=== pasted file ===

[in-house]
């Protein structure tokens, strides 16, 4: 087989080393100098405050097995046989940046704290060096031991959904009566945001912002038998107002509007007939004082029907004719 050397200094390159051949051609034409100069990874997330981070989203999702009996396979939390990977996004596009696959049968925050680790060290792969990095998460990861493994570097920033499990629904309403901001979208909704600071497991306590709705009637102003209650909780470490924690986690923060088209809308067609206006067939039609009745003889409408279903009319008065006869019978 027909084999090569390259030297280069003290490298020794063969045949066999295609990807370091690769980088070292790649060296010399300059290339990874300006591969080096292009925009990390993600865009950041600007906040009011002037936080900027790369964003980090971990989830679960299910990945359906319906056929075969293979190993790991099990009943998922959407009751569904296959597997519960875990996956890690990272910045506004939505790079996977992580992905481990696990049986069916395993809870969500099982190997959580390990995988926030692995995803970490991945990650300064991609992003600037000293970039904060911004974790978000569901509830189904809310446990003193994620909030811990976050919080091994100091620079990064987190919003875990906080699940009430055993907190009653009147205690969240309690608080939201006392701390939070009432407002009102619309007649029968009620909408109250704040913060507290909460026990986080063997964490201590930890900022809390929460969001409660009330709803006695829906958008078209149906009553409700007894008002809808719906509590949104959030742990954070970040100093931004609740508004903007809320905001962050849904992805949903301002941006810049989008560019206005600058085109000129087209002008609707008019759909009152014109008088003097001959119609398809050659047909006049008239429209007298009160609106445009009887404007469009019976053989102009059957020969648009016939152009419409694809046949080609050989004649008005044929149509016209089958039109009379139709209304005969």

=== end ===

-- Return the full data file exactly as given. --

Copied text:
[in-house]
């Protein structure tokens, strides 16, 4: 087989080393100098405050097995046989940046704290060096031991959904009566945001912002038998107002509007007939004082029907004719 050397200094390159051949051609034409100069990874997330981070989203999702009996396979939390990977996004596009696959049968925050680790060290792969990095998460990861493994570097920033499990629904309403901001979208909704600071497991306590709705009637102003209650909780470490924690986690923060088209809308067609206006067939039609009745003889409408279903009319008065006869019978 027909084999090569390259030297280069003290490298020794063969045949066999295609990807370091690769980088070292790649060296010399300059290339990874300006591969080096292009925009990390993600865009950041600007906040009011002037936080900027790369964003980090971990989830679960299910990945359906319906056929075969293979190993790991099990009943998922959407009751569904296959597997519960875990996956890690990272910045506004939505790079996977992580992905481990696990049986069916395993809870969500099982190997959580390990995988926030692995995803970490991945990650300064991609992003600037000293970039904060911004974790978000569901509830189904809310446990003193994620909030811990976050919080091994100091620079990064987190919003875990906080699940009430055993907190009653009147205690969240309690608080939201006392701390939070009432407002009102619309007649029968009620909408109250704040913060507290909460026990986080063997964490201590930890900022809390929460969001409660009330709803006695829906958008078209149906009553409700007894008002809808719906509590949104959030742990954070970040100093931004609740508004903007809320905001962050849904992805949903301002941006810049989008560019206005600058085109000129087209002008609707008019759909009152014109008088003097001959119609398809050659047909006049008239429209007298009160609106445009009887404007469009019976053989102009059957020969648009016939152009419409694809046949080609050989004649008005044929149509016209089958039109009379139709209304005969």